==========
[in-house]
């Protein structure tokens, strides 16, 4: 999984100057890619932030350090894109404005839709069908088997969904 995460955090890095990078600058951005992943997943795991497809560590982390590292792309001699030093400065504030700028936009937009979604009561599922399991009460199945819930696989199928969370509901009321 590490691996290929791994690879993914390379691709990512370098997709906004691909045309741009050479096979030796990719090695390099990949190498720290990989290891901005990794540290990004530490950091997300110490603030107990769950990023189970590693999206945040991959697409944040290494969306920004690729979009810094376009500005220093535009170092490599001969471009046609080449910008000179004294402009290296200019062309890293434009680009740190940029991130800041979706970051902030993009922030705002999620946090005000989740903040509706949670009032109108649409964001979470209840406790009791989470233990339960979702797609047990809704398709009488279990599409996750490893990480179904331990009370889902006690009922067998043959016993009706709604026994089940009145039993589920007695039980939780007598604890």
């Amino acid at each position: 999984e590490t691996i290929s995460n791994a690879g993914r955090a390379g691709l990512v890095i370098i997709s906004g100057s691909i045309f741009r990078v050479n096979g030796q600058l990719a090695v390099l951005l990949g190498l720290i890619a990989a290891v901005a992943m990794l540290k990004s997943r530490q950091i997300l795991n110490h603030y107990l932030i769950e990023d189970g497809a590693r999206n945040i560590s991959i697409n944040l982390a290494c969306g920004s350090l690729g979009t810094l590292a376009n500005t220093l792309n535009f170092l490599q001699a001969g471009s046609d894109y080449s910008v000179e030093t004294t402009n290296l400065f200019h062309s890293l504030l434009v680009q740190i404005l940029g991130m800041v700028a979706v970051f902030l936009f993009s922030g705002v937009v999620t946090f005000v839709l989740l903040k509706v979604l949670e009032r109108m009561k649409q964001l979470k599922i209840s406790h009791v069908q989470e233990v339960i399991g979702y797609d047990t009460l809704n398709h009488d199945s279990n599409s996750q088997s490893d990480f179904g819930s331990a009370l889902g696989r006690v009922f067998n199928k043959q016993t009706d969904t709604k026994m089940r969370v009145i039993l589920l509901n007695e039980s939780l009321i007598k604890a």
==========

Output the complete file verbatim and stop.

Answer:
[in-house]
């Protein structure tokens, strides 16, 4: 999984100057890619932030350090894109404005839709069908088997969904 995460955090890095990078600058951005992943997943795991497809560590982390590292792309001699030093400065504030700028936009937009979604009561599922399991009460199945819930696989199928969370509901009321 590490691996290929791994690879993914390379691709990512370098997709906004691909045309741009050479096979030796990719090695390099990949190498720290990989290891901005990794540290990004530490950091997300110490603030107990769950990023189970590693999206945040991959697409944040290494969306920004690729979009810094376009500005220093535009170092490599001969471009046609080449910008000179004294402009290296200019062309890293434009680009740190940029991130800041979706970051902030993009922030705002999620946090005000989740903040509706949670009032109108649409964001979470209840406790009791989470233990339960979702797609047990809704398709009488279990599409996750490893990480179904331990009370889902006690009922067998043959016993009706709604026994089940009145039993589920007695039980939780007598604890």
């Amino acid at each position: 999984e590490t691996i290929s995460n791994a690879g993914r955090a390379g691709l990512v890095i370098i997709s906004g100057s691909i045309f741009r990078v050479n096979g030796q600058l990719a090695v390099l951005l990949g190498l720290i890619a990989a290891v901005a992943m990794l540290k990004s997943r530490q950091i997300l795991n110490h603030y107990l932030i769950e990023d189970g497809a590693r999206n945040i560590s991959i697409n944040l982390a290494c969306g920004s350090l690729g979009t810094l590292a376009n500005t220093l792309n535009f170092l490599q001699a001969g471009s046609d894109y080449s910008v000179e030093t004294t402009n290296l400065f200019h062309s890293l504030l434009v680009q740190i404005l940029g991130m800041v700028a979706v970051f902030l936009f993009s922030g705002v937009v999620t946090f005000v839709l989740l903040k509706v979604l949670e009032r109108m009561k649409q964001l979470k599922i209840s406790h009791v069908q989470e233990v339960i399991g979702y797609d047990t009460l809704n398709h009488d199945s279990n599409s996750q088997s490893d990480f179904g819930s331990a009370l889902g696989r006690v009922f067998n199928k043959q016993t009706d969904t709604k026994m089940r969370v009145i039993l589920l509901n007695e039980s939780l009321i007598k604890a």